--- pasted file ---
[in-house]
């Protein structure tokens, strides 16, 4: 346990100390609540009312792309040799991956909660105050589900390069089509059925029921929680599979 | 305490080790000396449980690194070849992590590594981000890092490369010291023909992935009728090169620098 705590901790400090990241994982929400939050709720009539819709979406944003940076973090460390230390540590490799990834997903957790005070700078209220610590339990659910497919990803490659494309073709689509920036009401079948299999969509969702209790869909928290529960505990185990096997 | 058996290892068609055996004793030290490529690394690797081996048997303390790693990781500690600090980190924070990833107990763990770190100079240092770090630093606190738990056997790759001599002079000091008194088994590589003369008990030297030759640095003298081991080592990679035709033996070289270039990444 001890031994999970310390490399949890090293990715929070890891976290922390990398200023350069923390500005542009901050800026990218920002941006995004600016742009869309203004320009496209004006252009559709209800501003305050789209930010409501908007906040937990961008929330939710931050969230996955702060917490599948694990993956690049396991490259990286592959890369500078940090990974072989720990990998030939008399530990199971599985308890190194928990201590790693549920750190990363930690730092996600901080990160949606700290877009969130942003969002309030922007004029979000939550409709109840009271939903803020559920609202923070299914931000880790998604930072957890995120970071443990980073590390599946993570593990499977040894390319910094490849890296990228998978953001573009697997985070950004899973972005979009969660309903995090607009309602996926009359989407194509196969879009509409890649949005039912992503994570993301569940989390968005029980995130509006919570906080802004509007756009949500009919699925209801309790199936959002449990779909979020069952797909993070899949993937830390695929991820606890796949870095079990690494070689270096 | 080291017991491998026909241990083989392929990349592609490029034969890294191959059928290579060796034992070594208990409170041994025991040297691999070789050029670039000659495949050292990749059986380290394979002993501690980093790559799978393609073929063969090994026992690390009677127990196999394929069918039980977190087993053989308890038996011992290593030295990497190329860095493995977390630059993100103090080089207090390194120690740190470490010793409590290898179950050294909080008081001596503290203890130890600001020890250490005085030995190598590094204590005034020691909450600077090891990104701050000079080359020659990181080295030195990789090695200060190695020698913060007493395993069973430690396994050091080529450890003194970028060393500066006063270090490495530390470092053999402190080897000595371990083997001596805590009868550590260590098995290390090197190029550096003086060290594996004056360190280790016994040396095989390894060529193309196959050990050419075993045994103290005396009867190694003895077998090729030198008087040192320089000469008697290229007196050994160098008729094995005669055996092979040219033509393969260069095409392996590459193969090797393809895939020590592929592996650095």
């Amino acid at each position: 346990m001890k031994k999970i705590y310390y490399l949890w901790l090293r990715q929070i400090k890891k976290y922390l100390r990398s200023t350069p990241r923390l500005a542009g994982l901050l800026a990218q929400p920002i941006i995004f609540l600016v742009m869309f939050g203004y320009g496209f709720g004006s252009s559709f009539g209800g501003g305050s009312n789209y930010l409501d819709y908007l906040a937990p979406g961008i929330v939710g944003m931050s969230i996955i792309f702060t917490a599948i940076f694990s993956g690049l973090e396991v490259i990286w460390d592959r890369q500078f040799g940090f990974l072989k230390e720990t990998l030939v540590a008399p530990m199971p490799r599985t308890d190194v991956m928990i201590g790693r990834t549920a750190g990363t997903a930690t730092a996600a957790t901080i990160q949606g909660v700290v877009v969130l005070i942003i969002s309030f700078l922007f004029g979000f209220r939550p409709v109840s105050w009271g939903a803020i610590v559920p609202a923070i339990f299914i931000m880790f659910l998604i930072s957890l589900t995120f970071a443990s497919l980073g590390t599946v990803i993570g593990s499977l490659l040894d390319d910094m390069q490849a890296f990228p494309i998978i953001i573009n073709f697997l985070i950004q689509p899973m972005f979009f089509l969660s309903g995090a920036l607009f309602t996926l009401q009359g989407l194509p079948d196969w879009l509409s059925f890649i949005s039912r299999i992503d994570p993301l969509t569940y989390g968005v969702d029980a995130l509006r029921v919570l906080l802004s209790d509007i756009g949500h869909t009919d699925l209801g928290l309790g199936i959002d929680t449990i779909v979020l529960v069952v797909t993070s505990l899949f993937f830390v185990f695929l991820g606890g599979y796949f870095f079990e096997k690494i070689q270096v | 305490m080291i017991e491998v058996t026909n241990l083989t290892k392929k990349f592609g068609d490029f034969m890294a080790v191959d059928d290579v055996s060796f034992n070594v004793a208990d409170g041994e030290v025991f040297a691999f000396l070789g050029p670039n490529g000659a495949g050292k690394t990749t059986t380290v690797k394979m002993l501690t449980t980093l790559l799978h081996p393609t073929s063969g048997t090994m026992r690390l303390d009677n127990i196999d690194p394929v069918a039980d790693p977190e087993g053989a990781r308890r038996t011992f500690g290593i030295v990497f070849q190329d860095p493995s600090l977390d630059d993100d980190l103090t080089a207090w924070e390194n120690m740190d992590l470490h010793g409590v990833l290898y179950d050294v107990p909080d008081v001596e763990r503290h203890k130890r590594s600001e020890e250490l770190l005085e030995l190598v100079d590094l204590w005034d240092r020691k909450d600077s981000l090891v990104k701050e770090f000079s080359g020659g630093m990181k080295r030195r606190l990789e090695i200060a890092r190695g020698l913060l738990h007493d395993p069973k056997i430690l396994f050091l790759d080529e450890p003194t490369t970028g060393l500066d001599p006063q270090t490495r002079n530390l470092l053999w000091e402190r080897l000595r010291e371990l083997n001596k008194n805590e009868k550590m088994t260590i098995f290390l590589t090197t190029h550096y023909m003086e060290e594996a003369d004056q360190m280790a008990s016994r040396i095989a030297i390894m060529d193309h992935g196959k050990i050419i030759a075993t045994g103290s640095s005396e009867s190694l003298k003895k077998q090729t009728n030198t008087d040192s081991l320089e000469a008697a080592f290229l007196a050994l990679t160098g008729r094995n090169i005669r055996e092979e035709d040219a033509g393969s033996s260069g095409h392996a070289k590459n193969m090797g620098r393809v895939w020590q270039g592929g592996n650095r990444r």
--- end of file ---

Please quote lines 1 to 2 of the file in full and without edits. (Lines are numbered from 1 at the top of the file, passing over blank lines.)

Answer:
[in-house]
């Protein structure tokens, strides 16, 4: 346990100390609540009312792309040799991956909660105050589900390069089509059925029921929680599979 | 305490080790000396449980690194070849992590590594981000890092490369010291023909992935009728090169620098 705590901790400090990241994982929400939050709720009539819709979406944003940076973090460390230390540590490799990834997903957790005070700078209220610590339990659910497919990803490659494309073709689509920036009401079948299999969509969702209790869909928290529960505990185990096997 | 058996290892068609055996004793030290490529690394690797081996048997303390790693990781500690600090980190924070990833107990763990770190100079240092770090630093606190738990056997790759001599002079000091008194088994590589003369008990030297030759640095003298081991080592990679035709033996070289270039990444 001890031994999970310390490399949890090293990715929070890891976290922390990398200023350069923390500005542009901050800026990218920002941006995004600016742009869309203004320009496209004006252009559709209800501003305050789209930010409501908007906040937990961008929330939710931050969230996955702060917490599948694990993956690049396991490259990286592959890369500078940090990974072989720990990998030939008399530990199971599985308890190194928990201590790693549920750190990363930690730092996600901080990160949606700290877009969130942003969002309030922007004029979000939550409709109840009271939903803020559920609202923070299914931000880790998604930072957890995120970071443990980073590390599946993570593990499977040894390319910094490849890296990228998978953001573009697997985070950004899973972005979009969660309903995090607009309602996926009359989407194509196969879009509409890649949005039912992503994570993301569940989390968005029980995130509006919570906080802004509007756009949500009919699925209801309790199936959002449990779909979020069952797909993070899949993937830390695929991820606890796949870095079990690494070689270096 | 080291017991491998026909241990083989392929990349592609490029034969890294191959059928290579060796034992070594208990409170041994025991040297691999070789050029670039000659495949050292990749059986380290394979002993501690980093790559799978393609073929063969090994026992690390009677127990196999394929069918039980977190087993053989308890038996011992290593030295990497190329860095493995977390630059993100103090080089207090390194120690740190470490010793409590290898179950050294909080008081001596503290203890130890600001020890250490005085030995190598590094204590005034020691909450600077090891990104701050000079080359020659990181080295030195990789090695200060190695020698913060007493395993069973430690396994050091080529450890003194970028060393500066006063270090490495530390470092053999402190080897000595371990083997001596805590009868550590260590098995290390090197190029550096003086060290594996004056360190280790016994040396095989390894060529193309196959050990050419075993045994103290005396009867190694003895077998090729030198008087040192320089000469008697290229007196050994160098008729094995005669055996092979040219033509393969260069095409392996590459193969090797393809895939020590592929592996650095």